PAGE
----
This video introduces card sorts, which are a particular quantitative method used to help determine categorization and hierarchy when determining information architecture.
- [Voiceover] Card sorts are a particular quantitative method used to help determine categorization and heirarchy when determining information architecture. There are two categories, open and closed. In an open card sort, you ask participants to categorize elements that you need to organize into whatever groupings they think make sense and then label them. If you already have a set navigation or heirarchy, you give people the existing structure and ask them to place elements within the buckets. This is called a closed card sort. Once you have your navigation structure set, you can perform what's called a tree test, where you ask people to find particular elements using your navigation.
All of these methods help you define and refine your organizational structure. There are several great digital card sorting tools out there, but you can also use sticky notes and whiteboards or tables if you are co-located with your participants. The most popular digital tool set is from Optimal Workshop, which has options for open and closed card sorts, as well as tree testing. To learn more about performing card sorts, check out Donna Spencer's definitive guide on boxes and arrows or her book called Card Sorting, which is a standard in the usability community.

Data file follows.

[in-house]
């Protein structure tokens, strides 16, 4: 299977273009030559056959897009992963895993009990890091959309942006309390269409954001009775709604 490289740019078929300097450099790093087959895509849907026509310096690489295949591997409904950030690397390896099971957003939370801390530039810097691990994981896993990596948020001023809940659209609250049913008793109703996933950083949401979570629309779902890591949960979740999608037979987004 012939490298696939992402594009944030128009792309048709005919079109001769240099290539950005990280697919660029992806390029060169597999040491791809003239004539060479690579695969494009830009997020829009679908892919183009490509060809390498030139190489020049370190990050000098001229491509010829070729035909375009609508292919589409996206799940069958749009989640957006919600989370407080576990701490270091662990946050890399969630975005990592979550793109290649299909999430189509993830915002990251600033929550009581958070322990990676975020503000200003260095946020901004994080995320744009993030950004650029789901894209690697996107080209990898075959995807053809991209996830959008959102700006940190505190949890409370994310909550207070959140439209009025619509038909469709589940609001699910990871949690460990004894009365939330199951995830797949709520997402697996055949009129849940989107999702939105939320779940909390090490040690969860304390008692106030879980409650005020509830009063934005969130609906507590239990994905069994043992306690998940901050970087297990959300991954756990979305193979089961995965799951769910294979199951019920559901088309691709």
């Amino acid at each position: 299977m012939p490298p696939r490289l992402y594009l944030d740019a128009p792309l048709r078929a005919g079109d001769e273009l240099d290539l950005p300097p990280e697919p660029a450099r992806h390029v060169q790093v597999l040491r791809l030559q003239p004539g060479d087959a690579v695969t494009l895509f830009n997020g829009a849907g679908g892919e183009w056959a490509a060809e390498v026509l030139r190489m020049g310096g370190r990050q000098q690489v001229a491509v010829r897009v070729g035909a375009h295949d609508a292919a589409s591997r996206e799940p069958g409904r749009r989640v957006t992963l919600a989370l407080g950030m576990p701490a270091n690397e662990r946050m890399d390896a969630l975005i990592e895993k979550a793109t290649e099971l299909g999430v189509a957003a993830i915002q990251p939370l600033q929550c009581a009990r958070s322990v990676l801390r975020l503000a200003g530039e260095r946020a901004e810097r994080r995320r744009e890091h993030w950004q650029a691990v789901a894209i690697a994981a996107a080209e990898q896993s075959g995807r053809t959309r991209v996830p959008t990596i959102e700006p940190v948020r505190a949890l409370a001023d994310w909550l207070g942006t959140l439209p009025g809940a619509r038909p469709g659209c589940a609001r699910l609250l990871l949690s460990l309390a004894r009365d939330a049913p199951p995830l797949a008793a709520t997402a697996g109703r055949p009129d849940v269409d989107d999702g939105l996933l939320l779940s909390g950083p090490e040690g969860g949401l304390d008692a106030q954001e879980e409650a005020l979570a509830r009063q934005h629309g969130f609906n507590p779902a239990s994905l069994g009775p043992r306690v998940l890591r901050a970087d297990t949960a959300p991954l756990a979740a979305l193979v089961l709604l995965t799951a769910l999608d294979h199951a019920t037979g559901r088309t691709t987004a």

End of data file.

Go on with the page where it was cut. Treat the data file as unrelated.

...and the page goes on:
This course introduces the fundamentals of user experience research so that anyone can understand the benefits and start integrating research into their everyday design and development process. Start watching to learn how to use UX research to find the answers to the most basic questions about your customers—who, what, when, why, and how—and drive better user experiences and business outcomes.
- An overview of research methods, including usability testing, interviewing, eye tracking, surveys, and many more
- A review of the main types of research, including quantitative and qualitative, behavioral and attitudinal, and moderated vs. unmoderated
- Determining the right methodologies based on organizational environment, client type, and project stage
- Targeting the right research participants
- Crafting the right questions in the right way
- Analyzing and presenting your data